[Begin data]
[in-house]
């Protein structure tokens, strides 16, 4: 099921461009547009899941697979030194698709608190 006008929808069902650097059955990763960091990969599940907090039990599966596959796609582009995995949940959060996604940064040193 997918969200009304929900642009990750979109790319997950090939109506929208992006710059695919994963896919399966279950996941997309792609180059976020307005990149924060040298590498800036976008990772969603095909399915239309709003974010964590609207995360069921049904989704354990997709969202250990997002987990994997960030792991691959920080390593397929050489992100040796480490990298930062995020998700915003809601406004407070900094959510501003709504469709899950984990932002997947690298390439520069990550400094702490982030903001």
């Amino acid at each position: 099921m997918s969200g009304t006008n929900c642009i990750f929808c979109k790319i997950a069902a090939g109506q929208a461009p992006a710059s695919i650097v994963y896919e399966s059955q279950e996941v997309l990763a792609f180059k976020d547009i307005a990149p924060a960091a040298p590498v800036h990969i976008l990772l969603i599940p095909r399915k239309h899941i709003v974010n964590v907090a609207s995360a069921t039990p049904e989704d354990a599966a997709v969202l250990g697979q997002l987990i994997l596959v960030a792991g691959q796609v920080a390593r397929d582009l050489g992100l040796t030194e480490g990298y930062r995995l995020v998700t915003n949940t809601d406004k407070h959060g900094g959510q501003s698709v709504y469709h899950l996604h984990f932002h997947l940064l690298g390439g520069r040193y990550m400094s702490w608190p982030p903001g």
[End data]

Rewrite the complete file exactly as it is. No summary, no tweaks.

[in-house]
């Protein structure tokens, strides 16, 4: 099921461009547009899941697979030194698709608190 006008929808069902650097059955990763960091990969599940907090039990599966596959796609582009995995949940959060996604940064040193 997918969200009304929900642009990750979109790319997950090939109506929208992006710059695919994963896919399966279950996941997309792609180059976020307005990149924060040298590498800036976008990772969603095909399915239309709003974010964590609207995360069921049904989704354990997709969202250990997002987990994997960030792991691959920080390593397929050489992100040796480490990298930062995020998700915003809601406004407070900094959510501003709504469709899950984990932002997947690298390439520069990550400094702490982030903001």
């Amino acid at each position: 099921m997918s969200g009304t006008n929900c642009i990750f929808c979109k790319i997950a069902a090939g109506q929208a461009p992006a710059s695919i650097v994963y896919e399966s059955q279950e996941v997309l990763a792609f180059k976020d547009i307005a990149p924060a960091a040298p590498v800036h990969i976008l990772l969603i599940p095909r399915k239309h899941i709003v974010n964590v907090a609207s995360a069921t039990p049904e989704d354990a599966a997709v969202l250990g697979q997002l987990i994997l596959v960030a792991g691959q796609v920080a390593r397929d582009l050489g992100l040796t030194e480490g990298y930062r995995l995020v998700t915003n949940t809601d406004k407070h959060g900094g959510q501003s698709v709504y469709h899950l996604h984990f932002h997947l940064l690298g390439g520069r040193y990550m400094s702490w608190p982030p903001g």